Item 46: Neurologic
Guidance is compiled and interpreted by professional pilots and physicians at FlightPhysical.com from the 2014 AME Guide pages 122-136, FAA and FDA web data (www.FAA.gov & www.FDA.gov), instructions specified in the Aeronautical Information Manual, Federal Air Surgeon Bulletins from 1999-2015, and 14 CFR Part 61 and Part 67 (the FARs).
I. Code of Federal Regulations
Legal Extract (Applies to All Classes):
Neurologic standards for a first-class airman medical certificate are:
No established medical history or clinical diagnosis of any of the following:
A disturbance of consciousness without satisfactory medical explanation of the cause; or
A transient loss of control of nervous system function(s) without satisfactory medical explanation of the cause.
No other seizure disorder, disturbance of consciousness, or neurologic condition that the Federal Air Surgeon, based on the case history and appropriate, qualified medical judgment relating to the condition involved, finds—
Makes the person unable to safely perform the duties or exercise the privileges of the airman certificate applied for or held; or
May reasonably be expected, for the maximum duration of the airman medical certificate applied for or held, to make the person unable to perform those duties or exercise those privileges.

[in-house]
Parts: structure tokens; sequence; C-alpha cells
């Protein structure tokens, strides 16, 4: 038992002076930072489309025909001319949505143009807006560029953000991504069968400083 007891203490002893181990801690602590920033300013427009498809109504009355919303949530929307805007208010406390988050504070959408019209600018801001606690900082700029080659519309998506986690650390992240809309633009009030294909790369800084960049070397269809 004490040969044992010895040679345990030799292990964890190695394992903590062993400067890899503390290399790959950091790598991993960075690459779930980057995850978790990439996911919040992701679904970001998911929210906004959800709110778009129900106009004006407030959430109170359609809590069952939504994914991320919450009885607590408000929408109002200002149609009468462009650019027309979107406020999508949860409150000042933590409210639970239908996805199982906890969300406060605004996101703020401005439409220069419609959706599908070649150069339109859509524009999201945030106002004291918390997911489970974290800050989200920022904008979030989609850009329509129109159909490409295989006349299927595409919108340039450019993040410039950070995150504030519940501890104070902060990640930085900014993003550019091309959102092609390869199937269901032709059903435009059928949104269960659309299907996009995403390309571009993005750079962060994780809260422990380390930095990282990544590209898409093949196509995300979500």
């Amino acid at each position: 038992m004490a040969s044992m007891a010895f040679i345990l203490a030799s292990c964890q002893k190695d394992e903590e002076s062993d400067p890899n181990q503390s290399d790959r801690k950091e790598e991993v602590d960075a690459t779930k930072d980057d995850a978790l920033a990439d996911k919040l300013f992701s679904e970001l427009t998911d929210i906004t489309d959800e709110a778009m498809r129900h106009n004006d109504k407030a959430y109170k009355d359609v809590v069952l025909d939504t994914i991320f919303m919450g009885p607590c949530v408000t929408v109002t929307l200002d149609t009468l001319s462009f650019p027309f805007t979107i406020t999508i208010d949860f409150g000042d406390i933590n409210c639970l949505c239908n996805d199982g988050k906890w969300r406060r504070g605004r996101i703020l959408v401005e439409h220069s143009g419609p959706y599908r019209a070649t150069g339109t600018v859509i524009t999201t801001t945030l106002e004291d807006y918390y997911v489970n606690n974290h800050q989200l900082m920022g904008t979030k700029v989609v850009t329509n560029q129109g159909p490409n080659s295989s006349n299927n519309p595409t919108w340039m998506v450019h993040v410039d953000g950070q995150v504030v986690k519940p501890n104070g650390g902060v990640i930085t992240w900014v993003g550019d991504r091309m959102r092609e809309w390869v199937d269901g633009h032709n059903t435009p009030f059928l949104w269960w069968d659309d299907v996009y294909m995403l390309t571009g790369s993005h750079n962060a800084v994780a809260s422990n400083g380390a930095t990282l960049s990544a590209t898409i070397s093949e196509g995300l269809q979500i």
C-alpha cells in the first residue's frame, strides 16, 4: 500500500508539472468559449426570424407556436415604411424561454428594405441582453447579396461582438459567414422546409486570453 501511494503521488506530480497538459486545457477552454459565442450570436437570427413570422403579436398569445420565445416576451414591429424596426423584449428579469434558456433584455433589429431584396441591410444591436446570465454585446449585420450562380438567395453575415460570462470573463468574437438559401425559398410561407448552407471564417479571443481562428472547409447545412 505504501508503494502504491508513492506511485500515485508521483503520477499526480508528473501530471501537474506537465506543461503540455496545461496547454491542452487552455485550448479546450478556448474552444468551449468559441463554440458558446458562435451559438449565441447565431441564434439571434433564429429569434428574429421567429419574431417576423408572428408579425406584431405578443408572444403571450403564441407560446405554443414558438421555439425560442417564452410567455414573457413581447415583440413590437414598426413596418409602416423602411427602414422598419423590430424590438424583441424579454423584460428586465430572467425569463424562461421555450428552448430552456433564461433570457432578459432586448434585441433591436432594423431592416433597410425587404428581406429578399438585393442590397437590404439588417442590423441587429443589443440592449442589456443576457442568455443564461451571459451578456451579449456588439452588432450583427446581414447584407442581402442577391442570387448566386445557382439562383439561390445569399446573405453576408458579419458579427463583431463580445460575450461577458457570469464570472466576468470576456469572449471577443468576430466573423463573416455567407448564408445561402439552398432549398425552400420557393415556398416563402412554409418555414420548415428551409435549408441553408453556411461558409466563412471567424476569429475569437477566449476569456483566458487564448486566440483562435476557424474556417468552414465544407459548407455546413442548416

II. Examination Techniques
- Observation: The Examiner should note any unusual shape or contour, skin color, moisture, temperature, and presence of scars. Hernias, hemorrhoids, and fissure should be noted and recorded. A history of acute gastrointestinal disorders is usually not disqualifying once recovery is achieved, e.g., acute appendicitis. Many chronic gastrointestinal diseases may preclude issuance of a medical certificate (e.g., cirrhosis, chronic hepatitis, malignancy, ulcerative colitis). Colostomy following surgery for cancer may be allowed by the FAA with special followup reports.
- The Examiner should not issue a medical certificate if the applicant has a recent history of bleeding ulcers or hemorrhagic colitis. Otherwise, ulcers must not have been active within the past 3 months. In the case of a history of bowel obstruction, a report on the cause and present status of the condition must be obtained from the treating physician.
- Palpation: The Examiner should check for and note enlargement of organs, unexplained masses, tenderness, guarding, and rigidity.
A neurologic evaluation should consist of a thorough review of the applicant's history prior to the neurological examination. The Examiner should specifically inquire concerning a history of weakness or paralysis, disturbance of sensation, loss of coordination, or loss of bowel or bladder control. Certain laboratory studies, such as scans and imaging procedures of the head or spine, electroencephalograms, or spinal paracentesis may suggest significant medical history. The Examiner should note conditions identified in Item 60 on the application with facts, such as dates, frequency, and severity of occurrence.
A history of simple headaches without sequela is not disqualifying. Some require only temporary disqualification during periods when the headaches are likely to occur or require treatment. Other types of headaches may preclude certification by the Examiner and require special evaluation and consideration (e.g., migraine and cluster headaches).
One or two episodes of dizziness or even fainting may not be disqualifying. For example, dizziness upon suddenly arising when ill is not a true dysfunction. Likewise, the orthostatic faint associated with moderate anemia is no threat to aviation safety as long as the individual is temporarily disqualified until the anemia is corrected.